Thursday, June 10, 2010

That Haunting Voice in my Head

If you collected a dollar each time you heard an author admit hearing voices in his or her head what would you have? Twenty dollars? A hundred? Certainly enough to keep you in lattes for several days. Yet, even though authors seem proud of this abnormality, our culture still considers it a defect. Let friends and family discover you hear voices and they’ll avoid you worse than if you wanted to borrow rent money.

I have the impression that hearing your story-character voices is a good thing for writers, but I’ve not been so fortunate. My characters tend to be quiet and lethargic, only speaking when prodded. Yet, I do admit to hearing one recurring voice. This little guy never has anything fresh to say, and his dialogue lines are always negative. An obnoxious tenant, his intrusion is more annoying than a yapping Chihuahua on caffeine. “Give up! Give up! Give up!” he says. "You can't write. What makes you think someone will read your story? Yap! Yap! Yap! Yap!”

I know I’m supposed to ignore him, but occasionally I weaken and fall victim to his discouragement. I can’t tell you how many times he’s crushed my writing dreams like a Styrofoam cup underfoot. According to my little voice; I’m too busy to sacrifice time for writing, I’m too untalkative to create good sentences, and I’m too boring to build an interesting plot.

But after years of battling with The Voice, I’ve finally found a sound rebuttal that even The Voice can’t ignore. It was quite a light-bulb moment to realize I am indeed qualified for a writing ministry. Yes, even in spite of my lack of talent. According to Scripture the weak, foolish, and base things are God’s first choice for material to use in His work (I Corinthians 1:26-29). (Wait! Weak, foolish, and base---was that from my Genesis critique?)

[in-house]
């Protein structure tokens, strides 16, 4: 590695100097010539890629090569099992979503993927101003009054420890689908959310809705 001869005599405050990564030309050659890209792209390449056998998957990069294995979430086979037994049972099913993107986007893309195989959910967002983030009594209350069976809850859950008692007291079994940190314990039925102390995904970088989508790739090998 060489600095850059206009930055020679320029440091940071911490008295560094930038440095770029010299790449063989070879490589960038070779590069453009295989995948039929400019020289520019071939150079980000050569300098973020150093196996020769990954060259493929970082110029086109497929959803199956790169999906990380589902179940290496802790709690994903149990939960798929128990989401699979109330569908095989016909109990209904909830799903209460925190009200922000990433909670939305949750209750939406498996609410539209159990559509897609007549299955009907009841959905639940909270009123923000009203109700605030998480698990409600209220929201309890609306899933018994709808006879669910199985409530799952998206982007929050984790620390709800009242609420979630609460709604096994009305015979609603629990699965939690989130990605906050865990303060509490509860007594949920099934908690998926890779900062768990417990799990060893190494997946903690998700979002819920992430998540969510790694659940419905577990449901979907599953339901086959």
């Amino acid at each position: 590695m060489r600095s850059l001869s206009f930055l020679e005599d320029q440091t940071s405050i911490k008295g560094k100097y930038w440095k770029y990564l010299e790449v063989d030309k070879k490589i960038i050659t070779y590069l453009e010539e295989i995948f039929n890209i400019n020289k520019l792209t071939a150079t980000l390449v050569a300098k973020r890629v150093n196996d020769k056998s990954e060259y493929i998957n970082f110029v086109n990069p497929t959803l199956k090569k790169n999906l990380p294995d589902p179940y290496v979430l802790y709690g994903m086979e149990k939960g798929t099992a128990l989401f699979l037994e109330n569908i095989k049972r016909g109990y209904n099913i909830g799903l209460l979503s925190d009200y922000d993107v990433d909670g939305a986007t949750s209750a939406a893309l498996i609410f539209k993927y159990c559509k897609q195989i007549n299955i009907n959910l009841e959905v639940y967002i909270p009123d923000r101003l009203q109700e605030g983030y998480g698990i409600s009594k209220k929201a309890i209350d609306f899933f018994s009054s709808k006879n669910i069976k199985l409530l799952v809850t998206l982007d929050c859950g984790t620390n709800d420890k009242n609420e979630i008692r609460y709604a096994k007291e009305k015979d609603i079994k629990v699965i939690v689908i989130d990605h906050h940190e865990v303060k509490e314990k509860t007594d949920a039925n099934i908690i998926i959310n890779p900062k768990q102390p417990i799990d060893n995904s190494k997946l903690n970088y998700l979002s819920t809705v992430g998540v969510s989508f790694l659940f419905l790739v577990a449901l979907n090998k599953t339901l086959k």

It doesn’t require a degree in theology to understand this scriptural principle—our inadequacies qualify us for God’s work. All He wants out of the deal is to receive glory. You won’t find this strategy used in mainstream corporate America. It’s totally a God thing--His specialty. In fact, the Bible records numerous examples of God taking something insufficient and making it into something special. The wedding host gave Him water—He made wine. The disciples handed Him a child’s fish dinner—He fed more than five thousand. Of course none of us were there to see it, but He also made the worlds using nothing but His word (Hebrews 11:3).

It’s a humbling thought to think our little offerings are seeds for God's work, but after all He did promise He “is able to do exceeding abundantly above all that we ask or think” (Ephesians 3:20). That single promise removes all limits anyone puts on their potential, because most writers can think up some really big things

The dissenting voices may never completely leave our heads, but instead of questioning our ability to write, we can validate our efforts by admitting we are indeed inadequate--but canidates for something great. God chooses us for His work, not because of our talent but because of our lack of talent. He anoints our weak skills and uses them to create something great.

I believe we have a scriptural right to periodically close our eyes and just imagine the possibilities for our future. Scripture entitles you to do so, because in His own words, it will be so great that you will “wonder marvellously: for I will work a work in your days, which ye will not believe, though it be told you (Habakkuk 1:5).


  1. Wonderful promises to start my morning. Thanks for sharing, Kenny!

  2. Thanks, Kenny! Such good advice about dealing with those voices.

  3. Oh, yes I hear voices. But sometimes they get mad at me and clam up. This is another reason writers need to go to conferences. Until you network with other writers you tend to believe the "normals" when they act as though you are crazy. When they act as though your characters are not "real."